Please show me where I claim its true... There's always 3 sides to everything. The point of these forums are to share ideas, information and opinions...

chsk9
10-29-2008, 12:10 AM
world socialist website... errrr... go Obama?

bornproud
10-29-2008, 12:13 AM
You guys are harsh on badicedog, I find crap like this all the time. There is a saying "know your enemy" Also with saying that this shouldn't be under the riflemans forum.

But since its here I would like to say that this is probably whats going on. I feel something like this might be attended for a good purpose but will end up getting corrupt. We do have the National Guard which already can do stuff like this and that should be sufficiant. We don't need the active units for this.

BlackReef
10-29-2008, 12:19 AM
Here's the same story on CNN.com

http://www.cnn.com/2008/US/10/03/army.unit/index.html

JimmyD
10-29-2008, 12:22 AM
Singapore has a similar unit (their Gurkha contingent) that was designed as a non-racial unit made up of Nepalese recruits to respond to civil unrest especially in relation to race-related unrest. its like having a unit made up of non black-white-asian people that is responsible for securing LA during the riots.

sb_pete
10-29-2008, 12:54 AM
Wow, shocking. They neuter the Posse Comitatus act multiple times since the Patriot act and then after a few years they create a military unit designated to carry out operations against US citizens on US soil.

Man that is friggin' scary. I mean, Congress could always suspend Posse Comitatus and the National Guard units were the traditional resevoir of this kind of capacity within the US military (think Provincial Reconstruction Teams and the 19th and 20th Special Forces Groups)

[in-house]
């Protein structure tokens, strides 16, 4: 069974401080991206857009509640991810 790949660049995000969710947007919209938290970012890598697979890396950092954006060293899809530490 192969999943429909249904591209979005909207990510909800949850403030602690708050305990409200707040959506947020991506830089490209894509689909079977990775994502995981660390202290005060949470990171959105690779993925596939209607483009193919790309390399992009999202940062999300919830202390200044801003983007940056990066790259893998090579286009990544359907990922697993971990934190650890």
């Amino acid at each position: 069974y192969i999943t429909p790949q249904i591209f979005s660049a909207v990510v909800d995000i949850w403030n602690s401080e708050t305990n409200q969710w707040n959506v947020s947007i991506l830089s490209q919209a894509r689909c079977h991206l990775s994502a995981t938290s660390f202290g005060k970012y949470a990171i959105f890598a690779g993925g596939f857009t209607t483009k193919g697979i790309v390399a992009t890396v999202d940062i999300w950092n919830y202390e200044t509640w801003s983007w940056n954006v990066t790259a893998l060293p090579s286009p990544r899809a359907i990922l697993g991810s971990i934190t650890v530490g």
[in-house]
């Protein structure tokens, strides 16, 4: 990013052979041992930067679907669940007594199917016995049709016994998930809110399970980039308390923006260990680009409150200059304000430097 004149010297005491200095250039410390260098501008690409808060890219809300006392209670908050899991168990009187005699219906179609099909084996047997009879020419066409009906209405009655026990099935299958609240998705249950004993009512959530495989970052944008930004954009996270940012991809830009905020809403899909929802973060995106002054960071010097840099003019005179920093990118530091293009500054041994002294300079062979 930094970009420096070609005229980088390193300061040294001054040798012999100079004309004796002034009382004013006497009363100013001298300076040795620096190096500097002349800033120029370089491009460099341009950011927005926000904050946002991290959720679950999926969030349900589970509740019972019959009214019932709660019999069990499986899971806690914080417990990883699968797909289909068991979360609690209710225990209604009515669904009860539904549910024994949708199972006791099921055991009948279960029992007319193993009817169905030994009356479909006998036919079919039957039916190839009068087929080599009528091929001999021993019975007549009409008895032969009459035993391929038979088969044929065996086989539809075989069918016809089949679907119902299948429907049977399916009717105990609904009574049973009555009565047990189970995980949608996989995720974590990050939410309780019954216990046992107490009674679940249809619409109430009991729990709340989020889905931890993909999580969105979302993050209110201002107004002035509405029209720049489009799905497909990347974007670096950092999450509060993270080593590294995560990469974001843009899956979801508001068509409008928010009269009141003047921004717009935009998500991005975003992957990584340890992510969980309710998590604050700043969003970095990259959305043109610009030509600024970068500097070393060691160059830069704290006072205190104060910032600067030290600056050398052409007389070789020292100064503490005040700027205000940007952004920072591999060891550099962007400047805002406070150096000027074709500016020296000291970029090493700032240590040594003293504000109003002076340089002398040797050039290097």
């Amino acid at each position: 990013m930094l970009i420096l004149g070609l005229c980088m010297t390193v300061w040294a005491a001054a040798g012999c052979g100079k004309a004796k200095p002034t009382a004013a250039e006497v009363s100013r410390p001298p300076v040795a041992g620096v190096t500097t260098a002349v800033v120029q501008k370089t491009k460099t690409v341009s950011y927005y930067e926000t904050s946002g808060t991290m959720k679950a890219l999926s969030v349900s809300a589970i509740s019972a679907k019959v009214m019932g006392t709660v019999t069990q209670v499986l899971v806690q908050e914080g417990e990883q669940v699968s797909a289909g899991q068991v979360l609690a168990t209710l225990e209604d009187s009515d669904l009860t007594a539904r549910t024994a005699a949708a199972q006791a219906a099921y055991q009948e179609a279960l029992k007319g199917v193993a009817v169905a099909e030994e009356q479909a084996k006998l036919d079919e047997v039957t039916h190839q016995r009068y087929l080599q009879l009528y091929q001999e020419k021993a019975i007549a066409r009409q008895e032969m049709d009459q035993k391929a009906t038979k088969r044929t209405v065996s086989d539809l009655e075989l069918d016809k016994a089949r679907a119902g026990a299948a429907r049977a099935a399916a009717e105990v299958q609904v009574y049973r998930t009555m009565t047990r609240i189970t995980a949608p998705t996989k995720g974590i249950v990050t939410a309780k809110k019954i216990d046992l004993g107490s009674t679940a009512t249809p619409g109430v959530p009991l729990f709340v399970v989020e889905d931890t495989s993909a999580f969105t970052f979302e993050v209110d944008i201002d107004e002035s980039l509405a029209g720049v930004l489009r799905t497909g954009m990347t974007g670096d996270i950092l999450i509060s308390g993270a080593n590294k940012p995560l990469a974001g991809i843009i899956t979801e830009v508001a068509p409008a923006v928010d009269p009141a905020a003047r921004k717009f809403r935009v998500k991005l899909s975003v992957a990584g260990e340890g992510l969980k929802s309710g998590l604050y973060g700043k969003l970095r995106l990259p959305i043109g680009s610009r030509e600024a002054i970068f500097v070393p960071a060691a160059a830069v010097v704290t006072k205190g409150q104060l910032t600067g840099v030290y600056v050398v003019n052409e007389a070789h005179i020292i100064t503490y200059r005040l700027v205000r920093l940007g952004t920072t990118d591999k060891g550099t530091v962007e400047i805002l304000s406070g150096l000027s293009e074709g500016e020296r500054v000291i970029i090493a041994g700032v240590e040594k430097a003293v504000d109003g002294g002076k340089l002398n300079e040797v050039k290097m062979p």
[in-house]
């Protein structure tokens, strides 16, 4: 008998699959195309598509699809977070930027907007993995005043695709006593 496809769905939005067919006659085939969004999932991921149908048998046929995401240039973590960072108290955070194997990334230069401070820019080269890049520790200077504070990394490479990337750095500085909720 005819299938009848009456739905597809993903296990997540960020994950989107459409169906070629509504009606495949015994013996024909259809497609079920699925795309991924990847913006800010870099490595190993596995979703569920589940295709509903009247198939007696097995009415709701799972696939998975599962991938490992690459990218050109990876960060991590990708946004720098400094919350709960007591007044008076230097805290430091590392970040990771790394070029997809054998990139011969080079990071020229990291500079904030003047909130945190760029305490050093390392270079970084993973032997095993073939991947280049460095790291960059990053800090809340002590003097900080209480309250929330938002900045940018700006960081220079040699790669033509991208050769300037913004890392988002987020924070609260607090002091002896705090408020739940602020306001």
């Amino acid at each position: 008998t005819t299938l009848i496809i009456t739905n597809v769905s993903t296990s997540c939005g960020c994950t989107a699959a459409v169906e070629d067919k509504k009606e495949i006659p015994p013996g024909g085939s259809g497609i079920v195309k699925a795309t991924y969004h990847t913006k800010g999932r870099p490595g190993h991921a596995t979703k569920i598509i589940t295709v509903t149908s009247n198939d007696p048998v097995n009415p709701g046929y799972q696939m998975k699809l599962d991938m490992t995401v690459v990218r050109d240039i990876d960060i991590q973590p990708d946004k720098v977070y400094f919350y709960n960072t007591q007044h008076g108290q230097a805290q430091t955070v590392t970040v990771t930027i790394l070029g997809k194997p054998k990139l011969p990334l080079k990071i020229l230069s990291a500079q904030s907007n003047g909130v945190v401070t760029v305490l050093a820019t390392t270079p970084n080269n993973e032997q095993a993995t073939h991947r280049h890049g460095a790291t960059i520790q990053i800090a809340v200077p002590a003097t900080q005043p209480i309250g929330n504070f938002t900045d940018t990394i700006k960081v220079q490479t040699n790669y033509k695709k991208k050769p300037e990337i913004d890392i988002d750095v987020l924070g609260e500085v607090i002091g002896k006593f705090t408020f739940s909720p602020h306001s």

Singapore has a similar unit (their Gurkha contingent) that was designed as a non-racial unit made up of Nepalese recruits to respond to civil unrest especially in relation to race-related unrest. its like having a unit made up of non black-white-asian people that is responsible for securing LA during the riots.

ummm, no. The Ghurka Contingent of the Singapore Police Force is a holdover from the British Empire. It replaced the Sikh Contingent in 1949. It's purpose is to that of outsider guardian of law and order whose primary motivator is honor instead of money or patriotism. Being Ghurkas, they are supposed to be above petty corruption and not have a stake in the political game. Thus they cannot be corrupted or used by political forces to foment rebellion or effectuate a coup. They are not supposed to be susceptible to political ideologues because they are outside of politics.

Moreover, they are a dedicated police force.

There are multiple reasons this is a really bad idea. The biggest one though is that it injects the military into civil disturbances. The military is supposed to exist outside of that fray. This is why the military is consistently the most highly respected political institution in this country. Bring it into domestic affairs and you open a whole friggin pandora's box of problems because the military now has to take sides in domestic disputes.

trinydex
10-29-2008, 1:28 AM
i wonder if that really works in practice.

JimmyD
10-29-2008, 1:41 AM
Singapore is not like the US. its a tin-foil hat wearer's nightmare come true :TFH:

you're right that the GC are a leftover from the British Empire but when Singapore gained independence, the GC was transferred to their control. Historically they have been used in racial disturbances usually when the government cannot trust the race of the normal police force. True they have no stake in the political game but they ARE loyal to the political leaders who tightly control their power. Why should a military unit comprised of non-citizens of a certain race that is loyal to a pseudo-democratic government police the people? :TFH:

There are a lot of things the Singapore government does that warrants wearing tin foil hats. However they do take good care of the sheep and are an excellent example of a nanny-state.